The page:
Deep in the Cork countryside, a small farm has spent the past 40 years establishing a worldwide reputation for its wonderful, traditional cooking and seasonal produce.

Two weeks ago, I went to Ireland to teach a one-day course at Ballymaloe, the famed hotel and cookery school owned by the Allen family in Shanagarry, 20 miles from Cork. I went there partly because it was a welcome break from my own kitchen – but more importantly, because I had wanted to visit Ballymaloe for a long time. I arrived, feeling nervous, on a gloriously sunny Friday afternoon – talking and cooking in front of people always makes me feel slightly queasy. But as it turns out, I shouldn't have worried – I had a wonderful time.

Ballymaloe was started by Myrtle Allen, the wife of a local farmer called Ivan, as a restaurant in their rambling country house over 40 years ago. The ethos was simple – to serve good, traditional Irish food using local produce from their 400-acre estate and garden. Allen believed wholeheartedly in following the seasons, using the bounty of her own beautiful farm and the surrounding Cork countryside – fresh herbs, potatoes picked straight from the earth and mushrooms foraged from the woods, as well as cooking lobster, carrageen moss, mackerel and whatever else came in from the fishing boats at nearby Ballycotton Bay.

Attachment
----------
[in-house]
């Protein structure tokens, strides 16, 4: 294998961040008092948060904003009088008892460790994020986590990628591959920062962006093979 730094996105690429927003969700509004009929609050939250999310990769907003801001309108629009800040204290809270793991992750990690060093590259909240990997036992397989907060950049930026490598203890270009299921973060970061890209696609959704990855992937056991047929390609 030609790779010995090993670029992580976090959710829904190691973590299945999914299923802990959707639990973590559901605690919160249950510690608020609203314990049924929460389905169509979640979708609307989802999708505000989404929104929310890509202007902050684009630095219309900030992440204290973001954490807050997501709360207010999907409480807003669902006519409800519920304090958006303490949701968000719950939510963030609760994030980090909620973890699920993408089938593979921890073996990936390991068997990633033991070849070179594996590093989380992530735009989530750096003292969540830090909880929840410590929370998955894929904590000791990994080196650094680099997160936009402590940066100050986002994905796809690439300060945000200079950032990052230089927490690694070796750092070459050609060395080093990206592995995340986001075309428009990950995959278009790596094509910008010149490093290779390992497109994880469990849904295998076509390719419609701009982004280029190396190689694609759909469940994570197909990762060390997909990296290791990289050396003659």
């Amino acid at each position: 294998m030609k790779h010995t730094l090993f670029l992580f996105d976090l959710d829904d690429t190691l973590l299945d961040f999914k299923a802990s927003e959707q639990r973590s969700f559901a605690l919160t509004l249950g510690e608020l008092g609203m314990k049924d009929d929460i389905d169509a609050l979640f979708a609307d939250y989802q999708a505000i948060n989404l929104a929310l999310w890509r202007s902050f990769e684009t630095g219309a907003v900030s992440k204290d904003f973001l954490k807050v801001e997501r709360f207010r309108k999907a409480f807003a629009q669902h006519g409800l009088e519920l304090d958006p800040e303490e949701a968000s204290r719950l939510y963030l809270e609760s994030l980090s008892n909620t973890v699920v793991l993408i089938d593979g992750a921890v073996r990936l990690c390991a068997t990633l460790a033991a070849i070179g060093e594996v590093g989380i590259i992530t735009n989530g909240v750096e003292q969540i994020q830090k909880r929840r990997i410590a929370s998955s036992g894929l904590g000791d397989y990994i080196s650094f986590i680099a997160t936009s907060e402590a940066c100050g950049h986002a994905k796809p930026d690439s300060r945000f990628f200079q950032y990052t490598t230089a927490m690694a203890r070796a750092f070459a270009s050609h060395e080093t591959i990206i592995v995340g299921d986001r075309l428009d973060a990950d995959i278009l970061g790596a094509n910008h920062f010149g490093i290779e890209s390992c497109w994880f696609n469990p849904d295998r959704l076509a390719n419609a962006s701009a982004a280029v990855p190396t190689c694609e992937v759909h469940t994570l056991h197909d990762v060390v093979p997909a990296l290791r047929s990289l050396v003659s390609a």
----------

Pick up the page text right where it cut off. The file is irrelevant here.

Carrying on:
Ballymaloe soon gained a reputation not just in Ireland, but around the world and has also won countless awards. The restaurant has expanded into a hotel and Myrtle and Ivan, who have six children and 22 grandchildren, have many pairs of hands to help with new enterprises.

The cookery school was opened there in 1983 by Allen's daughter-in-law Darina. It started in a small barn behind the house but has since doubled in size and is now located in a bigger building just down the road. Students come from all over the world, attracted by a school that is set amidst vegetable gardens, orchards and roaming chickens, pigs and even a Kerry cow from which they get milk and cream. On the Sunday I was there, it was used to make delicious buttercup yellow, salty Irish butter.

This is where I did my cookery demonstration on the Saturday. I made what seemed like hundreds of dishes, but with back-up from the school's staff, it seemed effortless. Graduates of Ballymaloe are incredibly well taught – they have a commitment and passion to good food which is inspiring – I know, because I have worked with five in my kitchen at Petersham and it's always been a pleasure to have them. Here is a sample of the recipes I cooked.

Skye Gyngell is head chef at Petersham Nurseries, Church Lane, Richmond, Surrey, tel: 020 8605 3627. Her book 'A Year in My Kitchen', Quadrille, is the 2007 Guild of Food Writers' Cookery Book of the Year. For more information on Ballymaloe visit

Chickpeas with chilli, lime and coriander

Serves 4

For the spice mix

2 cinnamon sticks
50g/2oz coriander seeds
50g/2oz fennel seeds
50g/2oz cumin seeds
50g/2oz mustard seeds